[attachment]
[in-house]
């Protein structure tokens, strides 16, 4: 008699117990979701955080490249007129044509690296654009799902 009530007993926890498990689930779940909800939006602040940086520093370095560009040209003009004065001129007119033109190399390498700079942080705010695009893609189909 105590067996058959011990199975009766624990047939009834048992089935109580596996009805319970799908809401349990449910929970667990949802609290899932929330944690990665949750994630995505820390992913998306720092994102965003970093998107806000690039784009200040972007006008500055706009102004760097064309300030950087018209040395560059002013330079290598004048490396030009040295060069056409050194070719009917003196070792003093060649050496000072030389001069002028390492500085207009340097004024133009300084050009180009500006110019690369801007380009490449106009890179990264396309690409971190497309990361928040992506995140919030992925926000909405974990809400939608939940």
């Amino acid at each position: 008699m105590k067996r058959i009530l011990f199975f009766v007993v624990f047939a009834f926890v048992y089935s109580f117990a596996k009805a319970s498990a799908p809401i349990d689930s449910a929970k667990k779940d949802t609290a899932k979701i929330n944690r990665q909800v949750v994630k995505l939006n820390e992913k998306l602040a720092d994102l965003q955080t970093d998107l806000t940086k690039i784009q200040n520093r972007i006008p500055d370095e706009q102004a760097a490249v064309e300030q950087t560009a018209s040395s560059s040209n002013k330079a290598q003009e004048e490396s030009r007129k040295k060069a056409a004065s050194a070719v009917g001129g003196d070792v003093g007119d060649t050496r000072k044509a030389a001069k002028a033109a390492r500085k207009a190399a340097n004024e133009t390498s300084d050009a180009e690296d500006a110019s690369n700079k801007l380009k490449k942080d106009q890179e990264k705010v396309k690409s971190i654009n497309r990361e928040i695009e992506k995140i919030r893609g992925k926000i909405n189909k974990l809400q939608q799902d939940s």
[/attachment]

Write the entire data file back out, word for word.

[in-house]
């Protein structure tokens, strides 16, 4: 008699117990979701955080490249007129044509690296654009799902 009530007993926890498990689930779940909800939006602040940086520093370095560009040209003009004065001129007119033109190399390498700079942080705010695009893609189909 105590067996058959011990199975009766624990047939009834048992089935109580596996009805319970799908809401349990449910929970667990949802609290899932929330944690990665949750994630995505820390992913998306720092994102965003970093998107806000690039784009200040972007006008500055706009102004760097064309300030950087018209040395560059002013330079290598004048490396030009040295060069056409050194070719009917003196070792003093060649050496000072030389001069002028390492500085207009340097004024133009300084050009180009500006110019690369801007380009490449106009890179990264396309690409971190497309990361928040992506995140919030992925926000909405974990809400939608939940």
């Amino acid at each position: 008699m105590k067996r058959i009530l011990f199975f009766v007993v624990f047939a009834f926890v048992y089935s109580f117990a596996k009805a319970s498990a799908p809401i349990d689930s449910a929970k667990k779940d949802t609290a899932k979701i929330n944690r990665q909800v949750v994630k995505l939006n820390e992913k998306l602040a720092d994102l965003q955080t970093d998107l806000t940086k690039i784009q200040n520093r972007i006008p500055d370095e706009q102004a760097a490249v064309e300030q950087t560009a018209s040395s560059s040209n002013k330079a290598q003009e004048e490396s030009r007129k040295k060069a056409a004065s050194a070719v009917g001129g003196d070792v003093g007119d060649t050496r000072k044509a030389a001069k002028a033109a390492r500085k207009a190399a340097n004024e133009t390498s300084d050009a180009e690296d500006a110019s690369n700079k801007l380009k490449k942080d106009q890179e990264k705010v396309k690409s971190i654009n497309r990361e928040i695009e992506k995140i919030r893609g992925k926000i909405n189909k974990l809400q939608q799902d939940s």